Ottawa Visitors Center
Open 7 days a week to service the traveling public. The Ottawa Visitors Center is your one stop shop for information on the Starved Rock Areas special events, lodging, and outdoor activities. Stroll our turn-of-the-century Old Town with its lush walkways, boutique shops and unique restaurants. Stop here for your "Scenic Route to the Rock."
Ottawa Scouting Museum
A museum to promote and preserve the colorful and proud traditions of Boy/ Girl Scouting and Campfire.
Ottawa Historical and Scouting Heritage Museum
A museum established to promote and preserve the history of the Ottawa area and the colorful and proud traditions of Boy/Girl Scouting and Camp Fire. Features national traveling exhibits from museums and libraries. Open Thursday-Monday 10:00 AM-4:00 PM, Closed on Holidays.
Old Log Cabin Restaurant
Situated along the historical old route 66, this small town restaurant is authentic and rich with history. Opened in 1926 by Joe & Victor Seloti it still contains the knotty pine walls that were crafted from cedar telephone poles. Stop by to enjoy classic home cooking and take a step back in time.
M.J. Hogan Grain Elevator and Visitor Center
The earliest remaining elevator along the canal that was fully operational during the canal's heyday. Built in 1862, the grain elevator allowed farmers to unload their grain locally instead of hauling it to the Chicago market by wagon.
Looking for Lincoln Exhibits
Pontiac’s historic connections to Abraham Lincoln date back to Lincoln’s early days as a young lawyer traveling the 8th Judicial District. Lincoln visited Pontiac many times, represented a number of local citizens in legal actions, and made connections here that helped him to rise to prominence in state and national politics. Nine outdoor story boards help tell the stories associated with Lincoln's many visits to Pontiac. Pick up a map at the Visitor Center.
Lock 16 Center
Visitor information, canal exhibits/programs, canal boat tickets, cafe, gift shop, great bathrooms, free Wi-Fi. Private meeting room/facility/canal boat rentals. At western terminus of I&M Canal.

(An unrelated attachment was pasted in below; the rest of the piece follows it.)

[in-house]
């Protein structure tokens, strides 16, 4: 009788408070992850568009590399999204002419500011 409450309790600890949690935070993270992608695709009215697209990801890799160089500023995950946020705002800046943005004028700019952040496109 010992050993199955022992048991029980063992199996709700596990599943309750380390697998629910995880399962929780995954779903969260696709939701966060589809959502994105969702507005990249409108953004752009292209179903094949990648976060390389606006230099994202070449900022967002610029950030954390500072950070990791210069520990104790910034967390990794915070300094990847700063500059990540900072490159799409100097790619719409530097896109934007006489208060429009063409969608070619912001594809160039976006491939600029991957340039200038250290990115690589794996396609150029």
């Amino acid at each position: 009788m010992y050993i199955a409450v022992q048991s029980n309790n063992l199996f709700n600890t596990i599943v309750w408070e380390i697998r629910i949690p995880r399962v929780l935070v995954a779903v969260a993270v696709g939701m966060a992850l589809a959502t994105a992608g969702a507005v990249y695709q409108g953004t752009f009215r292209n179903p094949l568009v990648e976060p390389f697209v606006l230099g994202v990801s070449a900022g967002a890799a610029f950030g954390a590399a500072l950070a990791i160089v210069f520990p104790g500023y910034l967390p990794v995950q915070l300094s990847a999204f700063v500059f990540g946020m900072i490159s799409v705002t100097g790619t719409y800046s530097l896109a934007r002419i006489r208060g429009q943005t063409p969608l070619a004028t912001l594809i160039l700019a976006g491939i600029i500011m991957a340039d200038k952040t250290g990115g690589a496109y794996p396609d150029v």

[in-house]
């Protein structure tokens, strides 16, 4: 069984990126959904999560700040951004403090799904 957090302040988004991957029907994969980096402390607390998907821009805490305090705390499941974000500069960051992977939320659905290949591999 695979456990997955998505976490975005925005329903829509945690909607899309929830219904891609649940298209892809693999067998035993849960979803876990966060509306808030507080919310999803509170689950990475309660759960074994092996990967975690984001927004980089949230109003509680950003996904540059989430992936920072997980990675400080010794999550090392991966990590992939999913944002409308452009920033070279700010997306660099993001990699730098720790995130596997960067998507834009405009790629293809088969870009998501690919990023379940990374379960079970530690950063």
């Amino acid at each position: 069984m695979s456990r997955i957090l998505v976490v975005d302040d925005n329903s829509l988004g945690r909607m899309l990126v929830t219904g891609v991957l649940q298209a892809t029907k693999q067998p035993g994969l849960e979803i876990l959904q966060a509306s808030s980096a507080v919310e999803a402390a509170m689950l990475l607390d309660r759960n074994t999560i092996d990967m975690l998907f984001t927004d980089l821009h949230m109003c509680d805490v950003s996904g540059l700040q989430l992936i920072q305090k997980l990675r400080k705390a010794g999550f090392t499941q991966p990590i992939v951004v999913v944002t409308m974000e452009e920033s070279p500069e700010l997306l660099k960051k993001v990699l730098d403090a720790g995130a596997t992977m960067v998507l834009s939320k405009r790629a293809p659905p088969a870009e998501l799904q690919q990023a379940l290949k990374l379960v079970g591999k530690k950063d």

Livingston County War Museum
Walking through Livingston County War Museum is like taking a tour of the 20th Century, including artifacts, films, books, uniforms and weapons of several wars. The museum does not glorify war, but shows the best attributes of men and women caught up in war. In doing so, we respectfully honor the service of America's veterans, and the men and women from the area who served in the military.
Livingston County Courthouse
Located on the square in downtown Ponitac, the courthouse was built in 1875 and is listed on the National Register of Historic Places. Abraham Lincoln tried some of his earlier cases here.
LaSalle County Historical Society Heritage Center
The LaSalle County Historical Society’s museum lies on the north side of the historic Illinois and Michigan Canal, itself a historical landmark. The museum building, erected in 1848 during the presidency of Zachary Taylor, is a beautifully restored sandstone building that was originally a granary and warehouse. The two-story building has walls of sandstone blocks between 18 and 32 inches thick, quarried in Utica, and secured with hydraulic cement of the same kind used in the construction of the I&M Canal. James Clark, the man who commissioned the building, came to Utica in 1833, where he became a land squatter. In 1842 he became a contractor on the I&M Canal and in 1845 he bought the local cement mill. He made it a huge commercial success by selling the cement to the canal contractors and the general public. The cement was used in many parts of the canal.